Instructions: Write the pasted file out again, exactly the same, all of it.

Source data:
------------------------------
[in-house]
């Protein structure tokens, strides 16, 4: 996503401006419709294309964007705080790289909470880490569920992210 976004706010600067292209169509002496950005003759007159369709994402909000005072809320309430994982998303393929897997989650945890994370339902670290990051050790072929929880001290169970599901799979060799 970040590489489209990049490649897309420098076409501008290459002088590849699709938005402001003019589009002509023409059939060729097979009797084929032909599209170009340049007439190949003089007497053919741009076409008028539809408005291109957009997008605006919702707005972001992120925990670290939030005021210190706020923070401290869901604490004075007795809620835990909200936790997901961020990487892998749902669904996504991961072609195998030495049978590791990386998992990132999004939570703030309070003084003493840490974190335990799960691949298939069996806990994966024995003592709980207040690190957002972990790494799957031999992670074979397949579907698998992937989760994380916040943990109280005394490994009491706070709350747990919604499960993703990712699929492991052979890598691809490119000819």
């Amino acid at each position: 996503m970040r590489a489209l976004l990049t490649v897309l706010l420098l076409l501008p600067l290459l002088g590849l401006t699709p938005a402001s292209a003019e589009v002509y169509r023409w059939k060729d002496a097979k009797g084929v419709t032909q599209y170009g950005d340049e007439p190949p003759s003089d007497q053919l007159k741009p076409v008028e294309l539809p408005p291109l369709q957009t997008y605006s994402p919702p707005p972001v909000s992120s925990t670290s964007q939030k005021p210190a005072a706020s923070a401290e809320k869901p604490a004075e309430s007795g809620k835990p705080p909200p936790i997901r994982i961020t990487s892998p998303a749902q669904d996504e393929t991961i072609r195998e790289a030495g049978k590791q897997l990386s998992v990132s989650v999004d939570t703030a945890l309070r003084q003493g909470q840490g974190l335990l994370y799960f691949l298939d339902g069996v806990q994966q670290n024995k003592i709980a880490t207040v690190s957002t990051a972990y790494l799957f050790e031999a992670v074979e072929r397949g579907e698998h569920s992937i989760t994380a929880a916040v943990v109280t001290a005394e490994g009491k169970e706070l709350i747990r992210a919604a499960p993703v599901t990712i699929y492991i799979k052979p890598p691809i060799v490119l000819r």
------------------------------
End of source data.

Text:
[in-house]
């Protein structure tokens, strides 16, 4: 996503401006419709294309964007705080790289909470880490569920992210 976004706010600067292209169509002496950005003759007159369709994402909000005072809320309430994982998303393929897997989650945890994370339902670290990051050790072929929880001290169970599901799979060799 970040590489489209990049490649897309420098076409501008290459002088590849699709938005402001003019589009002509023409059939060729097979009797084929032909599209170009340049007439190949003089007497053919741009076409008028539809408005291109957009997008605006919702707005972001992120925990670290939030005021210190706020923070401290869901604490004075007795809620835990909200936790997901961020990487892998749902669904996504991961072609195998030495049978590791990386998992990132999004939570703030309070003084003493840490974190335990799960691949298939069996806990994966024995003592709980207040690190957002972990790494799957031999992670074979397949579907698998992937989760994380916040943990109280005394490994009491706070709350747990919604499960993703990712699929492991052979890598691809490119000819």
């Amino acid at each position: 996503m970040r590489a489209l976004l990049t490649v897309l706010l420098l076409l501008p600067l290459l002088g590849l401006t699709p938005a402001s292209a003019e589009v002509y169509r023409w059939k060729d002496a097979k009797g084929v419709t032909q599209y170009g950005d340049e007439p190949p003759s003089d007497q053919l007159k741009p076409v008028e294309l539809p408005p291109l369709q957009t997008y605006s994402p919702p707005p972001v909000s992120s925990t670290s964007q939030k005021p210190a005072a706020s923070a401290e809320k869901p604490a004075e309430s007795g809620k835990p705080p909200p936790i997901r994982i961020t990487s892998p998303a749902q669904d996504e393929t991961i072609r195998e790289a030495g049978k590791q897997l990386s998992v990132s989650v999004d939570t703030a945890l309070r003084q003493g909470q840490g974190l335990l994370y799960f691949l298939d339902g069996v806990q994966q670290n024995k003592i709980a880490t207040v690190s957002t990051a972990y790494l799957f050790e031999a992670v074979e072929r397949g579907e698998h569920s992937i989760t994380a929880a916040v943990v109280t001290a005394e490994g009491k169970e706070l709350i747990r992210a919604a499960p993703v599901t990712i699929y492991i799979k052979p890598p691809i060799v490119l000819r």